Newport does accept, however, McColgan’s point that British endurance running isn’t progressing as well as it could be.
Newport’s thoughts on what needs to happen
The Cheltenham coach has set out a number of constructive ways to address the issues, starting with the UK coaching system. He is adamant that athletes should be free to choose their coach and the group they train in.
“I definitely don’t think a central coaching system is the answer,” he says. “British Athletics have ruined far too many athletes by taking them out of their existing coaching and training environment, and thrusting them into new locations, with new coaching partnerships under the National Governing Body (NGB) banner.
“Athletes should be free to retain the services of any coach they like and train in whichever group they wish – but the option to train together, with coaching or advice from a NGB employed coach should be made available to everybody racing at an elite level. Any funding offered should not be dependent on them being part of such a group.”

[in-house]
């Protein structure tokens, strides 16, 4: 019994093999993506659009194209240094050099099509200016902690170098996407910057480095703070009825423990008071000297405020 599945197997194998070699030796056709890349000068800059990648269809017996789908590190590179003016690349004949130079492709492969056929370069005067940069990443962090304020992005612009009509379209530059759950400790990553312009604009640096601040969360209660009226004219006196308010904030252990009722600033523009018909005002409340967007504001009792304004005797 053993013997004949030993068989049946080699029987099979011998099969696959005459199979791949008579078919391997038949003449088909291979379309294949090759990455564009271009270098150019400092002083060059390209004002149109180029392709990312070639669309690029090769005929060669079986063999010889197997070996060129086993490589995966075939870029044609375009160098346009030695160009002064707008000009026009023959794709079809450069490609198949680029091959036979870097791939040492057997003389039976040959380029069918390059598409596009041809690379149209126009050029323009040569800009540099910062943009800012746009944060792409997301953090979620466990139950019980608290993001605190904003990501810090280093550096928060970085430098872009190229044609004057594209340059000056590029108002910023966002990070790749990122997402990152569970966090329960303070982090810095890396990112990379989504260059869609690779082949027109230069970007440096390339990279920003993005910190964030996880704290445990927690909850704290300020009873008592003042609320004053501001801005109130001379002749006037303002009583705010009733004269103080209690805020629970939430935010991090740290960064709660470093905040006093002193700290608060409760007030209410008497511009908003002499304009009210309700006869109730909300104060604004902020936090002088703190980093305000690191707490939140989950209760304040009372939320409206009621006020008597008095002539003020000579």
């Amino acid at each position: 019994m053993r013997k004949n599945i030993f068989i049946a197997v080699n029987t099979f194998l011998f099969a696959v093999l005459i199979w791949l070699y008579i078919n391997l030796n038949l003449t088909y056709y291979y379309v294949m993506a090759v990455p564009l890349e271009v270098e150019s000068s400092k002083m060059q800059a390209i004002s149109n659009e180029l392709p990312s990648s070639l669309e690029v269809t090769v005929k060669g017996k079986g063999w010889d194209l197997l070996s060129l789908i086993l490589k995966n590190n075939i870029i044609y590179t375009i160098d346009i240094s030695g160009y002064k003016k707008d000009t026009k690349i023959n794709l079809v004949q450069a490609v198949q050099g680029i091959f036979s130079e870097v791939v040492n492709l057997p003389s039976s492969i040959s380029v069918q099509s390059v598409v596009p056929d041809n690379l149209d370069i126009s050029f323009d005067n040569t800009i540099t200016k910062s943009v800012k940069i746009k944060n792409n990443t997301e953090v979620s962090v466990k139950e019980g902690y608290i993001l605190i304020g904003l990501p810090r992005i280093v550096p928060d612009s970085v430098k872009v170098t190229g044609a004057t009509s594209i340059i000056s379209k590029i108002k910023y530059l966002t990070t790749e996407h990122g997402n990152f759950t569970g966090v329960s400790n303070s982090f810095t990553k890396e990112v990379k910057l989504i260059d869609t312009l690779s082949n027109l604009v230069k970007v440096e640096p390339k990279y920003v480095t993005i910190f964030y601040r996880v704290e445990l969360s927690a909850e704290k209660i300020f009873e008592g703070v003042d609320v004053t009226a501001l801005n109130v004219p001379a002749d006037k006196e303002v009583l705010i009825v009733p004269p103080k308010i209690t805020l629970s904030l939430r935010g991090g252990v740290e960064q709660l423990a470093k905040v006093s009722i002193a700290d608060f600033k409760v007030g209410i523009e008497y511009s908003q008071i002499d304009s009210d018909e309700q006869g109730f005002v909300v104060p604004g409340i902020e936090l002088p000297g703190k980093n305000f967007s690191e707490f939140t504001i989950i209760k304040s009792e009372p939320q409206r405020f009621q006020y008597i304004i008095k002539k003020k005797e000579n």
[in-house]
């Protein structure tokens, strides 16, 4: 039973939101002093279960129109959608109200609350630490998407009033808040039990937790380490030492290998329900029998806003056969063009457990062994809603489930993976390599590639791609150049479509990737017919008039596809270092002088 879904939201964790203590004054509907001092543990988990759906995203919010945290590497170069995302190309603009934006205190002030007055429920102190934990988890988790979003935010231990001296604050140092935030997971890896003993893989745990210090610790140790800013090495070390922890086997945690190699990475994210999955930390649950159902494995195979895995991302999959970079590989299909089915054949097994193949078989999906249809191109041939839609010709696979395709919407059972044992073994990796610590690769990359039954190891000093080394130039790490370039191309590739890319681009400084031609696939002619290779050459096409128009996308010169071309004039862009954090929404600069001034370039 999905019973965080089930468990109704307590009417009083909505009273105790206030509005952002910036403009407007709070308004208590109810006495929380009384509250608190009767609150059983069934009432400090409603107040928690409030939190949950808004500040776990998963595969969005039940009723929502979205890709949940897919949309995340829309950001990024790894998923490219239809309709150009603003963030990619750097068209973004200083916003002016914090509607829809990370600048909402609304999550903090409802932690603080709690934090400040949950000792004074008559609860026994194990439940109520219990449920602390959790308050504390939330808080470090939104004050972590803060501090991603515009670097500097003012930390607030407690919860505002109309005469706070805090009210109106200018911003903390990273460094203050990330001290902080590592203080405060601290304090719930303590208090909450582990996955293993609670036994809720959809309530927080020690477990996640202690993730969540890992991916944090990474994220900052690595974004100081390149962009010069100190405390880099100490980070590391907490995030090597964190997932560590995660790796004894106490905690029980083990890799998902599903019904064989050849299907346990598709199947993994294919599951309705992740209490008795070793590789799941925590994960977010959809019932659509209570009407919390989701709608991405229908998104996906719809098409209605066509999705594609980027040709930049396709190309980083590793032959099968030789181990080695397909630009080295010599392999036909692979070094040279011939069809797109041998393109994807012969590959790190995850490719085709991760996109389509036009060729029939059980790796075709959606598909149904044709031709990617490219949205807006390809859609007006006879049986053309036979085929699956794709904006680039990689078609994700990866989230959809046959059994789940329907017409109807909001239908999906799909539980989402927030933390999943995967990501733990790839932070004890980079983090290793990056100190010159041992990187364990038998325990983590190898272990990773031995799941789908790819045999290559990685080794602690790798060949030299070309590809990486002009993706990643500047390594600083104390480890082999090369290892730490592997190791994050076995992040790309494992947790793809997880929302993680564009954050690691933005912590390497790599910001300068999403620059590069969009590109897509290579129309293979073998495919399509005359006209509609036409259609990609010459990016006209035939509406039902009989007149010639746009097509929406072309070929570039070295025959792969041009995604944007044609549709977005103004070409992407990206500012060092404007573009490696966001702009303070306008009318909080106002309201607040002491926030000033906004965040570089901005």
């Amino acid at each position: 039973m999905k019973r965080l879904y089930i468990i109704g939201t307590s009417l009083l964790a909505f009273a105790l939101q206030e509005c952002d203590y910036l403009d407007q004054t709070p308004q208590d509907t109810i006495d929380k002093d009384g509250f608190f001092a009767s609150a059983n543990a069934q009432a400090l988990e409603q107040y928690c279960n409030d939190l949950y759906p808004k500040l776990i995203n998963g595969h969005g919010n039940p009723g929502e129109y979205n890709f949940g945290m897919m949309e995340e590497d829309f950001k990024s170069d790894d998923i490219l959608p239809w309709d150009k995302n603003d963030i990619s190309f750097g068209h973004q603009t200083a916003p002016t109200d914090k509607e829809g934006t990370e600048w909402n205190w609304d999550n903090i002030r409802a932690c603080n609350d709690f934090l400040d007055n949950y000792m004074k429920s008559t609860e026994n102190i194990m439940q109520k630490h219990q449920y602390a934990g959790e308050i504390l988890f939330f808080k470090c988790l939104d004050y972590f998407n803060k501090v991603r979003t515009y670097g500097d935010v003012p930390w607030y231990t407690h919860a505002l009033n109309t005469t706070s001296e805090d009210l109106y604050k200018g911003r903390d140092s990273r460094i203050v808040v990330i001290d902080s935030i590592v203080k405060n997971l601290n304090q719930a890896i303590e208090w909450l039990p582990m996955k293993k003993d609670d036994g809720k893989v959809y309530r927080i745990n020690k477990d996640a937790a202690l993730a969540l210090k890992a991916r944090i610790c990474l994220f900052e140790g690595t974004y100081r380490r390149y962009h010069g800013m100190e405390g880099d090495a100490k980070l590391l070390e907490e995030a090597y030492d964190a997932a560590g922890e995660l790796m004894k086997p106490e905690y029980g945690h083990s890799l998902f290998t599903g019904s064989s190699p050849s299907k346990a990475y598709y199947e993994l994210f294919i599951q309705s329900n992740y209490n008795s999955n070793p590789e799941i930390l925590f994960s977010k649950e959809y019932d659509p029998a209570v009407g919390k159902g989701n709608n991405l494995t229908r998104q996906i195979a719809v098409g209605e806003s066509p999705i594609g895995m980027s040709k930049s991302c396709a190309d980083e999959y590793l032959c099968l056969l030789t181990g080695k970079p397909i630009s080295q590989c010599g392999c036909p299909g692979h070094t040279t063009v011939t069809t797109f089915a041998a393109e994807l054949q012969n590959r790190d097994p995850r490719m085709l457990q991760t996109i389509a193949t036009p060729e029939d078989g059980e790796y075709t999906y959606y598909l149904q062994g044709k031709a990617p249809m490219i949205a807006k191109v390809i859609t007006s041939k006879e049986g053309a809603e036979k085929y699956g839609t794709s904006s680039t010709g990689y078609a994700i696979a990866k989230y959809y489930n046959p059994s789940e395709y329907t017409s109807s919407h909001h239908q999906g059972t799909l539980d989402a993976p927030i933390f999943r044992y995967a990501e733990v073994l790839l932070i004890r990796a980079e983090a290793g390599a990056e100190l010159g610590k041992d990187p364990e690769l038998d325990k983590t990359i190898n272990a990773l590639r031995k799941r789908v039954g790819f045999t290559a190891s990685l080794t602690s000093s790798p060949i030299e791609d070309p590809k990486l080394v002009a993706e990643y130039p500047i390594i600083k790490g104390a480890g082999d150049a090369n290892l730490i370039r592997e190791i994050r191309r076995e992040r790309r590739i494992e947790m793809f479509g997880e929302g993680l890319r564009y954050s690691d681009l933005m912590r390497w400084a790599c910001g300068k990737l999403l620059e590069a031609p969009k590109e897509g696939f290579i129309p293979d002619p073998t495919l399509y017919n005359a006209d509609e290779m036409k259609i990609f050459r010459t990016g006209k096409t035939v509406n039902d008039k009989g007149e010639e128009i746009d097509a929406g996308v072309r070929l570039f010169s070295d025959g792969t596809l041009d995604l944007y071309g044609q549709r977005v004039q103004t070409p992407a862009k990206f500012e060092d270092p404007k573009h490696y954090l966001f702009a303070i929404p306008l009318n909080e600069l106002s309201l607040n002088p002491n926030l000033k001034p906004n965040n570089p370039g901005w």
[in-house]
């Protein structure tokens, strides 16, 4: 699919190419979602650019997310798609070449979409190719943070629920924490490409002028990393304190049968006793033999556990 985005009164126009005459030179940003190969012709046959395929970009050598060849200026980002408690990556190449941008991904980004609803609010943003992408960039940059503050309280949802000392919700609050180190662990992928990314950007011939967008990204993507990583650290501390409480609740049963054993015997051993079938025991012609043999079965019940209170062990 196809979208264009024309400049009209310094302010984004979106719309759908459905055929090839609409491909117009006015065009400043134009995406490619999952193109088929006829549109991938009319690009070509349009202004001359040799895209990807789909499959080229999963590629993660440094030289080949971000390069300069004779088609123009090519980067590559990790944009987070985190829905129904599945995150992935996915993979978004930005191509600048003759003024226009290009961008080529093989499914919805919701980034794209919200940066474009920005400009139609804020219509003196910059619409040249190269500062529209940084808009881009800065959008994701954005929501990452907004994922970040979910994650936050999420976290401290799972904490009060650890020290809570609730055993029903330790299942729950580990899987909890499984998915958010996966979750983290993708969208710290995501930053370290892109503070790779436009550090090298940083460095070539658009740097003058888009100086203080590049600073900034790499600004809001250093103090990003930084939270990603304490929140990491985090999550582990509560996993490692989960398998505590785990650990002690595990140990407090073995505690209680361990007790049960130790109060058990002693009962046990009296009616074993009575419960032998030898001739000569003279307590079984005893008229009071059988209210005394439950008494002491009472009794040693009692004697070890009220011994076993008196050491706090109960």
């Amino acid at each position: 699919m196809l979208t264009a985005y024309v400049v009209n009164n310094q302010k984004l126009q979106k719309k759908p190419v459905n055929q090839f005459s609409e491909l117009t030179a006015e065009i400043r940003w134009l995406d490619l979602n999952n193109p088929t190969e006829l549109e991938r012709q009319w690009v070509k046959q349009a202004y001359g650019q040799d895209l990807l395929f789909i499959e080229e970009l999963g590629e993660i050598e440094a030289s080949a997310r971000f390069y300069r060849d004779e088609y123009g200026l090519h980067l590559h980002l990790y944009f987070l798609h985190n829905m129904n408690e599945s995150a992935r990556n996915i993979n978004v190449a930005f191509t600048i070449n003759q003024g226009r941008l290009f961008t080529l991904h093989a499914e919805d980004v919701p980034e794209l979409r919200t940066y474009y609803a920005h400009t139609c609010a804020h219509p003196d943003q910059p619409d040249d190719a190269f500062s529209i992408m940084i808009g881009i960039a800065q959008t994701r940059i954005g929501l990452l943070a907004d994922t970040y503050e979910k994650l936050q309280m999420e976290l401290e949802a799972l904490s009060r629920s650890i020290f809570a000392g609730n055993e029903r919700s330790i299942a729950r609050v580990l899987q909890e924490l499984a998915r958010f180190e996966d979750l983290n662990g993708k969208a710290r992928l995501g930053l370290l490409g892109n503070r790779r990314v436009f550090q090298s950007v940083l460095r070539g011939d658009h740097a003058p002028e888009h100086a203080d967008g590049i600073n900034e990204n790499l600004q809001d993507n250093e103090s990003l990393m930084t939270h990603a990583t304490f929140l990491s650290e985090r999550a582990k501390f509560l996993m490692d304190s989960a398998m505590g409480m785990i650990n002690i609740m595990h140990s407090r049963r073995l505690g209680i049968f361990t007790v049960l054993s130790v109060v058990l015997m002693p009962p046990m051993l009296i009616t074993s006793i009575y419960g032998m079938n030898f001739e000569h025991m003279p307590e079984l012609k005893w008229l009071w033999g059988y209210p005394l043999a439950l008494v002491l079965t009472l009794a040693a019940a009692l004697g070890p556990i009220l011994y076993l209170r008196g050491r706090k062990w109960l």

Staying on the topic of coaching, the Cheltenham coach is critical of the British development structure.
“Coach development in the UK is awful,” he states. “I’ve got zero interest in being talked at by someone who doesn’t inspire me to listen. I have much more fun talking to current and ex-elite athletes, and their coaches – networking with the right people is key. We need everybody to offer their opinion, no matter how radical or tame it may be.”
The creation of a professional athletics system in the UK
On the topic of radical opinions, Newport has an intriguing idea for further developing and encouraging the nation’s endurance talent.